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What Does It Mean for a School to Support the “Whole Child”?

What Does It Mean for a School to Support the “Whole Child”?

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Every parent desires their children to have a bright and prosperous future. However, preparing your child for a successful future requires more than just good grades. It involves life skills.  At Kids on the Yard, we use the whole-child learning approach to equip students with skills to tackle life’s demands and long-term success. Addressing 21st-century learners is several layers deep to prepare students for higher education and citizenship effectively. Our teaching strategy is about providing holistic education to your child, where we look beyond the classroom to focus on the individual needs of every child. Here are more insights about the Whole Child approach:

What is the Whole-child Approach?

The “Whole child” approach is a learning method that focuses on the bigger picture of a child. The approach supports and nurtures all your child’s learning and development areas.   It also improves cognitive and social-emotional skills, literacy, science, and math learning, making it a powerful strategy for preschool children as they prepare to transit to kindergarten.  The Whole-child approach improves your child’s learning and thinking abilities by being responsive to their understanding, abilities, and interests. The approach allows children also to enhance their eagerness and natural curiosity, hence discovering and learning more.

How Schools Support and Implement the “Whole- Child” Approach

  • Having an Assessment that is not Academic based:

A school that supports the Whole-Child approach understands that students’ achievements go beyond their grades.  They track students’ performance through other ways to offer them all-rounded success and growth. Whole child assessment includes in-lessons and extracurricular activities assessment. Assessments under this learning approach should integrate multiple learning methods where students will show an understanding of course materials and other aspects of life.

  •  By Creating a Safe Community

A school that supports the whole child approach ensures that students learn and understand the need to live in cohesion.  Policies reflect that understanding and provide students understanding of acceptable behavior, boundaries, and outcomes when these philosophies are exercised in school life. The school leaders create policies that assure children of their safety, and the staff members build supportive relationships that improve learning and encourage resolution.

  • By having a Well-rounded Curriculum

A well-rounded curriculum is essential in the whole-child learning approach since it provides time for diverse subjects. Pupils under whole child support develop their interests and challenge their perspectives.  Such students are exposed to different topics and participate in many new activities.  Besides spending enough time learning various subjects in class, pupils also get to learn and dedicate enough time to extra-curricular activities, e.g., Learning a new life skill or participating in a sport and activities to practice understanding. Other activities within a well-rounded curriculum may include debates, projects, wellness activities, hearing from other staff besides their educators, and making educational visits.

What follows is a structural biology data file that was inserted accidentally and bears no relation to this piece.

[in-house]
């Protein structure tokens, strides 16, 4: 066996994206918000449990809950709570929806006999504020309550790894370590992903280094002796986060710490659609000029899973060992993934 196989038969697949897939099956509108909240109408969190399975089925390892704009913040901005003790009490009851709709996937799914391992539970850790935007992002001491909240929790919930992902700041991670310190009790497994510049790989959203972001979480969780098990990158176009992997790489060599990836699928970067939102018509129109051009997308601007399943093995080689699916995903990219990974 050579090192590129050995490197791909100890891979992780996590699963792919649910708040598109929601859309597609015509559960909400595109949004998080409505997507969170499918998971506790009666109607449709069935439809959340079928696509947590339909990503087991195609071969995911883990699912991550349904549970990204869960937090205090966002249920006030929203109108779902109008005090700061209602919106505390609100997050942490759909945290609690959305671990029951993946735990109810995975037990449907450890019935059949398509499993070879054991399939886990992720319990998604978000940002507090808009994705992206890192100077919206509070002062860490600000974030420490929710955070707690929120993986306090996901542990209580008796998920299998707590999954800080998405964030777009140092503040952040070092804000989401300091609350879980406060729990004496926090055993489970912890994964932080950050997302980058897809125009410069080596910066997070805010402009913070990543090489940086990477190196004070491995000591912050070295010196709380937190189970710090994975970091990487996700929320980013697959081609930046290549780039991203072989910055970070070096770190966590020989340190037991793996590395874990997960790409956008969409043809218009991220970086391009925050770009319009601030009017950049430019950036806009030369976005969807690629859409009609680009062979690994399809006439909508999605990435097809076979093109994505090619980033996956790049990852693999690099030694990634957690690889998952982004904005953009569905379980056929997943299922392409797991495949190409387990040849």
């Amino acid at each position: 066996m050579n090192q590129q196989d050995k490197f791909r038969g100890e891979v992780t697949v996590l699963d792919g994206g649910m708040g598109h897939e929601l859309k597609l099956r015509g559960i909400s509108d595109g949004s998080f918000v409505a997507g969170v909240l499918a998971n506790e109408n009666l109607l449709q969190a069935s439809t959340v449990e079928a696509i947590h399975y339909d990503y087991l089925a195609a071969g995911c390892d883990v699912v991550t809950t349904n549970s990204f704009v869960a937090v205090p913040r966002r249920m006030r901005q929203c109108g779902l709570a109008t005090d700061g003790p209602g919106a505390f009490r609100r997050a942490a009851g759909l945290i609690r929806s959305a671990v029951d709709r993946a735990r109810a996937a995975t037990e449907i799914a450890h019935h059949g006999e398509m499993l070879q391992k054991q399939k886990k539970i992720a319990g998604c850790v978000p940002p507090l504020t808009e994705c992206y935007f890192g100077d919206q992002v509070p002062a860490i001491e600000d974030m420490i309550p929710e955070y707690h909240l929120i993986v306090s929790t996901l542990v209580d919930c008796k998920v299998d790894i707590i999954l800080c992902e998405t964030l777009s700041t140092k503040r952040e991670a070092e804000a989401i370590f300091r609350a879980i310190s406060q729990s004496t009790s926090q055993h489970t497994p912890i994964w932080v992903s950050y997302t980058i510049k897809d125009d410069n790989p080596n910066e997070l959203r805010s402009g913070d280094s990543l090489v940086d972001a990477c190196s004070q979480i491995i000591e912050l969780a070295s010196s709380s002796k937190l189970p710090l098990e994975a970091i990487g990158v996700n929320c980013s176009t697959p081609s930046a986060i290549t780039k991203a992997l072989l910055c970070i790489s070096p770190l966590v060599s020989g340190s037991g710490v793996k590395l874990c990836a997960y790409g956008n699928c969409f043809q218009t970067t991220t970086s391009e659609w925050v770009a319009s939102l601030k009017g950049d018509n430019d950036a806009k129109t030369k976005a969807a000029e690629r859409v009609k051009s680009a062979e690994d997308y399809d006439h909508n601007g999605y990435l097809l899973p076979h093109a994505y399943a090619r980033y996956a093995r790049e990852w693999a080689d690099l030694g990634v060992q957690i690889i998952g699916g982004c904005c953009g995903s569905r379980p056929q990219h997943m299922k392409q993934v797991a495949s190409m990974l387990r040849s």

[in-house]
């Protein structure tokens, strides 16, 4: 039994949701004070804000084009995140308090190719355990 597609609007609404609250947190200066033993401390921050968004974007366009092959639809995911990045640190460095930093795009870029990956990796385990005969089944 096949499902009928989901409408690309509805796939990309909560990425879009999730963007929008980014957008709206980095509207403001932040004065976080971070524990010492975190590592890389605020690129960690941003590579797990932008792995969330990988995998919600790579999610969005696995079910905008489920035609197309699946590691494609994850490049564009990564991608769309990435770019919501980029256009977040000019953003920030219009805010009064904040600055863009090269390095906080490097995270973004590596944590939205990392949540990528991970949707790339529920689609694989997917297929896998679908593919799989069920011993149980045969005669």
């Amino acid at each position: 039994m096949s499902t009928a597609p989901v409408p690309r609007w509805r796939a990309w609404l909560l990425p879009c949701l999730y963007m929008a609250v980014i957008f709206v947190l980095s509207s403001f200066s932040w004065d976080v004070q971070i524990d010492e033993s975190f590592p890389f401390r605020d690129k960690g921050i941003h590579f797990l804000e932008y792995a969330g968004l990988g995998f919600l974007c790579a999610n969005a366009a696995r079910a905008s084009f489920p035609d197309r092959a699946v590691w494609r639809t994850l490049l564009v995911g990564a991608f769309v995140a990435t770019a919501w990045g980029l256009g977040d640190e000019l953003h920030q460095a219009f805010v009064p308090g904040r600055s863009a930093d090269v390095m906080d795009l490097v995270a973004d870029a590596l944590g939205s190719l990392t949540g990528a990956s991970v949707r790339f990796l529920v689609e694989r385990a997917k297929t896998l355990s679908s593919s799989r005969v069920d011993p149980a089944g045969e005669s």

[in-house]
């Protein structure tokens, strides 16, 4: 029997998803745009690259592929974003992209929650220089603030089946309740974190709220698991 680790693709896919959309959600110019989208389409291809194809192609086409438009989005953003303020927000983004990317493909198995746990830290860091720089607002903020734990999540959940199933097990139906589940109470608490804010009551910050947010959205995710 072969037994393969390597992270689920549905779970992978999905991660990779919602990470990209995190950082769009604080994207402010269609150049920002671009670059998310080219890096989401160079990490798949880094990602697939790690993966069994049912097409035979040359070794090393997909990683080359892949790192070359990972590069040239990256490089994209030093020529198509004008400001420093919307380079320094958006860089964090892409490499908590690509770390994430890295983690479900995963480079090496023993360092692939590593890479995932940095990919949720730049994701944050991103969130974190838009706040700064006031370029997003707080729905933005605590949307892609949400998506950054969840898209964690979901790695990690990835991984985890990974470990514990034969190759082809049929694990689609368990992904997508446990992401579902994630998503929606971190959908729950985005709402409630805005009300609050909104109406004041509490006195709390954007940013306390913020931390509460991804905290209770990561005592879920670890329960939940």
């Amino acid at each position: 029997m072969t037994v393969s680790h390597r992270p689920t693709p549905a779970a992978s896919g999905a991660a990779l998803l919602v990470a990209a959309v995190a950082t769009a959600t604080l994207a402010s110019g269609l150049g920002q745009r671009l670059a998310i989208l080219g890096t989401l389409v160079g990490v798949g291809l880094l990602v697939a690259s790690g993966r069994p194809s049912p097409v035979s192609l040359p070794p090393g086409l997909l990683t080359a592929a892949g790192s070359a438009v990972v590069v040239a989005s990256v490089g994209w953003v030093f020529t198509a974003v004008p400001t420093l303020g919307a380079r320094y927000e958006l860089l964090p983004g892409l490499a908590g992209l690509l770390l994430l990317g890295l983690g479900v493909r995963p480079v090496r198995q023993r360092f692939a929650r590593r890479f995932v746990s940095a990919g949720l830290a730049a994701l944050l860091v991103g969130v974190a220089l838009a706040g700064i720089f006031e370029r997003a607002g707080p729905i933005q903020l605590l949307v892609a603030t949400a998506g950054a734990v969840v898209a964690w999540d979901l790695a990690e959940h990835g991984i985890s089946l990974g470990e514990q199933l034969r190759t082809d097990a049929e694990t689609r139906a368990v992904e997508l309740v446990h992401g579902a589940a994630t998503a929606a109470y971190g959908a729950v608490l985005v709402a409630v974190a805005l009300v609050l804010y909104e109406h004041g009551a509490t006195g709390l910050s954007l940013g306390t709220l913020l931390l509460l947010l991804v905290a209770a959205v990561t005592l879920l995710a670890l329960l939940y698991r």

• By Accommodating Creativity in the Classroom

Every aspect of life in school should make students feel supported and safe, including the application of differentiation tactics where every child is allowed to learn at their own pace and naturally go through the curriculum. Under the whole child approach, teachers act as guides, ask questions, and encourage excellence in class and outside through independent learning instead of reciting learning materials.

  • By Promoting Independence

In all learning stages, children require the freedom to make their own choices and decisions and learn from their mistakes. Older children may gain the freedom to manage their learning schedules through student apps, among other platforms. The whole child approach allows children to choose their learning theme, especially on topics that interest them. The whole-child approach also helps your child develop a sense of independence and encourages self-accountability, interpersonal and problem-solving skills. Not only does the approach promote independence, but it also builds responsibility. Significantly, it facilitates compassion and self-awareness, qualities that a child can take to adulthood.


Schools support the whole child approach by promoting creativity, independence, and a well-rounded curriculum. They also ensure that children dwell in a safe environment and are assessed academically and in other life activities. Learning through this approach goes beyond classroom boundaries. Students can also customize their curriculum and schilling schedule to fit their interests and hobbies. Indeed, Whole approach learning is essential to your child for it helps them excel academically and in other areas of their lives that may include language, drama, sports, social debates, and arts.

Contact us for more information about the Whole Child learning approach.

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